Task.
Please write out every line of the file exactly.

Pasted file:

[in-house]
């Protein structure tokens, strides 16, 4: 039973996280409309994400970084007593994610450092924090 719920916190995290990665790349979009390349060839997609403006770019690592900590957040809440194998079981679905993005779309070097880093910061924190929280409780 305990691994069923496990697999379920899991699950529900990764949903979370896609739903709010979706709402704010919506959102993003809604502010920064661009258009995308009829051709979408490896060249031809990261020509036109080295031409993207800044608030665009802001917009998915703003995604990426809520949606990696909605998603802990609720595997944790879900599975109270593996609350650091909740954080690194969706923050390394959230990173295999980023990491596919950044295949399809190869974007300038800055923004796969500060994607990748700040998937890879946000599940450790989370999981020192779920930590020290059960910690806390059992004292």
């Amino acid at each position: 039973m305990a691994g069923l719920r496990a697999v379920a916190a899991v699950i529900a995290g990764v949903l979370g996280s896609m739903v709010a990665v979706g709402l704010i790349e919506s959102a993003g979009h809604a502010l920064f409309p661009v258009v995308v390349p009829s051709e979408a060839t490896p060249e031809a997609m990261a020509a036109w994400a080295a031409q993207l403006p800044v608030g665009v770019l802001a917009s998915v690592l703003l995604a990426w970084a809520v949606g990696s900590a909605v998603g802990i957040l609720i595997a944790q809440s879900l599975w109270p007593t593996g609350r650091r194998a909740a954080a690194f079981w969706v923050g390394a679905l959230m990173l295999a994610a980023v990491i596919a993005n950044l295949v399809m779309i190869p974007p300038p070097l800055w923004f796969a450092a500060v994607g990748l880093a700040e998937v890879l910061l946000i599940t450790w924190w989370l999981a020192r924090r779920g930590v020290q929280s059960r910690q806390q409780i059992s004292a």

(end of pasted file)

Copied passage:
[in-house]
């Protein structure tokens, strides 16, 4: 039973996280409309994400970084007593994610450092924090 719920916190995290990665790349979009390349060839997609403006770019690592900590957040809440194998079981679905993005779309070097880093910061924190929280409780 305990691994069923496990697999379920899991699950529900990764949903979370896609739903709010979706709402704010919506959102993003809604502010920064661009258009995308009829051709979408490896060249031809990261020509036109080295031409993207800044608030665009802001917009998915703003995604990426809520949606990696909605998603802990609720595997944790879900599975109270593996609350650091909740954080690194969706923050390394959230990173295999980023990491596919950044295949399809190869974007300038800055923004796969500060994607990748700040998937890879946000599940450790989370999981020192779920930590020290059960910690806390059992004292």
């Amino acid at each position: 039973m305990a691994g069923l719920r496990a697999v379920a916190a899991v699950i529900a995290g990764v949903l979370g996280s896609m739903v709010a990665v979706g709402l704010i790349e919506s959102a993003g979009h809604a502010l920064f409309p661009v258009v995308v390349p009829s051709e979408a060839t490896p060249e031809a997609m990261a020509a036109w994400a080295a031409q993207l403006p800044v608030g665009v770019l802001a917009s998915v690592l703003l995604a990426w970084a809520v949606g990696s900590a909605v998603g802990i957040l609720i595997a944790q809440s879900l599975w109270p007593t593996g609350r650091r194998a909740a954080a690194f079981w969706v923050g390394a679905l959230m990173l295999a994610a980023v990491i596919a993005n950044l295949v399809m779309i190869p974007p300038p070097l800055w923004f796969a450092a500060v994607g990748l880093a700040e998937v890879l910061l946000i599940t450790w924190w989370l999981a020192r924090r779920g930590v020290q929280s059960r910690q806390q409780i059992s004292a």